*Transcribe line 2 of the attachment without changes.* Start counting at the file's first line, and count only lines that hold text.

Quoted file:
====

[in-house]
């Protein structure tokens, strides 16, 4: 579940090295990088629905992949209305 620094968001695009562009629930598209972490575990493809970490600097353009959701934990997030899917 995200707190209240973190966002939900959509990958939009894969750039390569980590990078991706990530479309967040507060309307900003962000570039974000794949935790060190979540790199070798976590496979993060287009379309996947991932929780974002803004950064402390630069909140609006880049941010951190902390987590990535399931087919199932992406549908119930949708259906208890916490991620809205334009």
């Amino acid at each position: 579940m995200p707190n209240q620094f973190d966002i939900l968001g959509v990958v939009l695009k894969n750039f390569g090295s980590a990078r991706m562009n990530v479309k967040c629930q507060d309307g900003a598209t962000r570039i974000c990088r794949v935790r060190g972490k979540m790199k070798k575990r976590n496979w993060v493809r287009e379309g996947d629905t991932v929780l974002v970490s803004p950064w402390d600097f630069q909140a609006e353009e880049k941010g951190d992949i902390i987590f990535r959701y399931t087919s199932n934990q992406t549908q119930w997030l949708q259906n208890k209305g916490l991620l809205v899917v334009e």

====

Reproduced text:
């Protein structure tokens, strides 16, 4: 579940090295990088629905992949209305 620094968001695009562009629930598209972490575990493809970490600097353009959701934990997030899917 995200707190209240973190966002939900959509990958939009894969750039390569980590990078991706990530479309967040507060309307900003962000570039974000794949935790060190979540790199070798976590496979993060287009379309996947991932929780974002803004950064402390630069909140609006880049941010951190902390987590990535399931087919199932992406549908119930949708259906208890916490991620809205334009």